The obtained data are useful in evaluation of nutritional value of this species as an edible plant. The fruit of Citrus macrophylla is rich of vitamin C, which favors its nutritional value. The current investigated plant species is a good source of Na, K, Ca and Mg. Fortunately, the concentrations of heavy metals such as Cd and Pb were found to be within the permissible limits for food to recommend as an edible plant. Accordingly, it is recommended using Citrus macrophylla the Alemow's fruit as an edible food although this species known only as a universal rootstock.

Availability of data and materials

The datasets used and/or analyzed during the current study are available from the corresponding author on reasonable request.

Abbreviations

GC–MS:

Gas chromatography–mass spectrometry

GF-AAS:

Graphite furnace–atomic absorption spectrometry

FAO/WHO:

Food Agriculture Organization/World Health Organization

DCPIP:

2,6-Dichlorophenolindophenol

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Acknowledgements

Authors gratefully acknowledge Technical Staff at Department of Chemistry, Faculty of Science, University of Khartoum, Sudan, and the Staff of the Chemical Laboratories of the Ministry of Mining, Sudan, for running samples in Atomic Absorption Spectrometer. In addition, authors gratefully acknowledge the staff at Department of Medicinal and Aromatic Plants Research, National Research Centre, Egypt, for running GC-MS analysis.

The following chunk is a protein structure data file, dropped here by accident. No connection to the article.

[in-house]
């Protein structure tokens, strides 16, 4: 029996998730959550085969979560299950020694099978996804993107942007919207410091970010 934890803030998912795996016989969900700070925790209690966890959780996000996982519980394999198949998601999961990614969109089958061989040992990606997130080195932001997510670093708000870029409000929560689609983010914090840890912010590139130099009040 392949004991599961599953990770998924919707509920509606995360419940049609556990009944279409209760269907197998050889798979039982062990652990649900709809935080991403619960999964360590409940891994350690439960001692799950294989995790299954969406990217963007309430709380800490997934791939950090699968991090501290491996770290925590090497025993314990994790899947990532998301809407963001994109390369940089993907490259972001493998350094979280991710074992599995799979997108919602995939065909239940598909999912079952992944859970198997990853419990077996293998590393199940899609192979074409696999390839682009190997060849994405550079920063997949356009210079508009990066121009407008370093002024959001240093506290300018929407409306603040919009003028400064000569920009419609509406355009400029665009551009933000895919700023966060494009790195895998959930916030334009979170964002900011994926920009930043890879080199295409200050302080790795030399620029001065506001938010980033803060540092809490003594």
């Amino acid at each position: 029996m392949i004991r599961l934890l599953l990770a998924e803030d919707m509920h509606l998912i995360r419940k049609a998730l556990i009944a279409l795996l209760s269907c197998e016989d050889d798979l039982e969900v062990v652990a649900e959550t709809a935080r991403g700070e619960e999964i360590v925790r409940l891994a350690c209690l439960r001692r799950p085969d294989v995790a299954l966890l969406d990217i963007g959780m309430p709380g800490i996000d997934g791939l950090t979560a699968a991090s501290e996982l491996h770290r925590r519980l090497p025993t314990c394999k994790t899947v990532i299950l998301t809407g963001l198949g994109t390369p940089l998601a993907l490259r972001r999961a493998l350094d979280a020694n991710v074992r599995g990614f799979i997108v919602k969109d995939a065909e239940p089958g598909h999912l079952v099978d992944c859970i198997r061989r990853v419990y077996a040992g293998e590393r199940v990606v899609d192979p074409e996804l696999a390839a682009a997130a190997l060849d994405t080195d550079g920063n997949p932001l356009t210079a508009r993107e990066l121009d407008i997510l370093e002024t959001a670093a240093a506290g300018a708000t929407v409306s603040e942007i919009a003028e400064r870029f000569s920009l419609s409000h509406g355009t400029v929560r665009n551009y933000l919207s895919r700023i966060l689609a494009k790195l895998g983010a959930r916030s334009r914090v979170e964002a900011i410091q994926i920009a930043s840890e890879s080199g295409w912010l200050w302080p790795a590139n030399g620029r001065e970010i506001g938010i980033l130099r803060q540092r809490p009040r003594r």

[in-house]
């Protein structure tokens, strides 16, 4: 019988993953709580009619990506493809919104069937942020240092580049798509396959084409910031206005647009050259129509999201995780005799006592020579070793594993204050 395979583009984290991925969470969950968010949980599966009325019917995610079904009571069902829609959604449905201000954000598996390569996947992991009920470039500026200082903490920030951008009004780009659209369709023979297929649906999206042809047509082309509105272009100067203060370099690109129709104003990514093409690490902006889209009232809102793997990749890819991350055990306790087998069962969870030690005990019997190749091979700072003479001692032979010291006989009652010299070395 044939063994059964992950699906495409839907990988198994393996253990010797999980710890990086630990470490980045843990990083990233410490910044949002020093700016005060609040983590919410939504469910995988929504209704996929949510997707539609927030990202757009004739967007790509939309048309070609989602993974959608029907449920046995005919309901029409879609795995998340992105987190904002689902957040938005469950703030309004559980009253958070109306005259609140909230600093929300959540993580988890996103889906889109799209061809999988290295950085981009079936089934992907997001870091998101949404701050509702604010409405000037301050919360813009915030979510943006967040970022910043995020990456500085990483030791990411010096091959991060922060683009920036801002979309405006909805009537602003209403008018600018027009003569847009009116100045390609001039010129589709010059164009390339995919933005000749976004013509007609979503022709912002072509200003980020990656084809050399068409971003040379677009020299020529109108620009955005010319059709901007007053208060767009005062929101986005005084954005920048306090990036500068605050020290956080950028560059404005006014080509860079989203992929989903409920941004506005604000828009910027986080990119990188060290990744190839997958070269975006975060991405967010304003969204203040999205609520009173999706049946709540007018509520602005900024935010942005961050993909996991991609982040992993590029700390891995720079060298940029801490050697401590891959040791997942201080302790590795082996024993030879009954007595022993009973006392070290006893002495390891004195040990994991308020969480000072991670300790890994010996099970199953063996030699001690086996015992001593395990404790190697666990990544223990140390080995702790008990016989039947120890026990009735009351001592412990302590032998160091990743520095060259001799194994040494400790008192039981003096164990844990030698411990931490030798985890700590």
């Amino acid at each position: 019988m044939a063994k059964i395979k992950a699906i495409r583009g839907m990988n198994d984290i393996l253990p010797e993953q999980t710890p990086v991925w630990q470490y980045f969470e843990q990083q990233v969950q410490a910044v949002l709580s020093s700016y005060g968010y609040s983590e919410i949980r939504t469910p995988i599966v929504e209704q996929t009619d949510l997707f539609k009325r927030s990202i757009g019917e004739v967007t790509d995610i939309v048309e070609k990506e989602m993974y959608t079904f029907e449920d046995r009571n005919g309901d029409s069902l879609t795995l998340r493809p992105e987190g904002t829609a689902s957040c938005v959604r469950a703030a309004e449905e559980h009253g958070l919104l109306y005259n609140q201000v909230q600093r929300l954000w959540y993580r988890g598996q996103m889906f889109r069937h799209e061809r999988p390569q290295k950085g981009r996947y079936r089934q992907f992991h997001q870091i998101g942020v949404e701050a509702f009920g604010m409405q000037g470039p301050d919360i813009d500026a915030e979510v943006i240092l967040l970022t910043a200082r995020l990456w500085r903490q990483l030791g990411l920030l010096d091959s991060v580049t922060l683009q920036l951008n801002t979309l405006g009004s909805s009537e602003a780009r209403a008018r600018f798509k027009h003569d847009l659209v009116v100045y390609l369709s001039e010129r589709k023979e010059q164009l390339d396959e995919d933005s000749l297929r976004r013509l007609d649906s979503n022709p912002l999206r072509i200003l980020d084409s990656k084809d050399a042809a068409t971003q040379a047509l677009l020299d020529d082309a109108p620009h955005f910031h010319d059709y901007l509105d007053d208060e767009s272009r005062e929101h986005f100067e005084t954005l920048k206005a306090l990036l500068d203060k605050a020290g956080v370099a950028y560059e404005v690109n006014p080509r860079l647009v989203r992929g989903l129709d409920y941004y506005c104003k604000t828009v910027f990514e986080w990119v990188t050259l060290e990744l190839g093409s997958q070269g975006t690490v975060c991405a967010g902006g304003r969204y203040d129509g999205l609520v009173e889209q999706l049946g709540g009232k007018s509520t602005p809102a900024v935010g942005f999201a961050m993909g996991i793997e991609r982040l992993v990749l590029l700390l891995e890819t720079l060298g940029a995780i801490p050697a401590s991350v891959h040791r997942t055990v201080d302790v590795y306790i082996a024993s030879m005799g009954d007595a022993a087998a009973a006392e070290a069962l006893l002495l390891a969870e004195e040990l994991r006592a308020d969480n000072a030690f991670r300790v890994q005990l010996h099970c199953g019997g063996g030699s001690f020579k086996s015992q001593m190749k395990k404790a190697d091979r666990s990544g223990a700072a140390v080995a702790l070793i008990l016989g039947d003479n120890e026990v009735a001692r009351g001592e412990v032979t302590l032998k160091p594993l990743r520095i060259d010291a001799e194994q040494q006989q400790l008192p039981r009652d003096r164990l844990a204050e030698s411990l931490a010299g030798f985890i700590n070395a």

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This research received no specific grant from any funding agency in the public, commercial, or not-for-profit sectors.

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All authors certify that they have participated sufficiently in contributing to the intellectual content, concept, design of this work and writing the manuscript. AMAM (corresponding author) confirms that all listed authors have approved the manuscript before submission, including the names and order of authors, and that all authors receive the submission and all substantive correspondence with editors, as well as the full reviews. All authors read and approved the final manuscript. AMAM is the supervisor on the work and designed the experiments. MEM performed collection and authentication of plant materials. ASA performed extraction of essential oil and preparing all samples for analysis. NAA performed the experiments of physical properties. All authors read and approved the final manuscript.

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Correspondence to Abdelhafeez M. A. Mohammed.

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Mohammed, A.M.A., Alrayeh, A.S., Mohamed, M.E. et al. GC–MS of essential oil, metal profile and physicochemical properties of fruits of Citrus macrophylla Wester from Sudan. Bull Natl Res Cent 45, 214 (2021). https://doi.org/10.1186/s42269-021-00667-y

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Keywords

  • Essential oils
  • GC–MS
  • GF-AAS
  • Citrus macrophylla
  • Rutaceae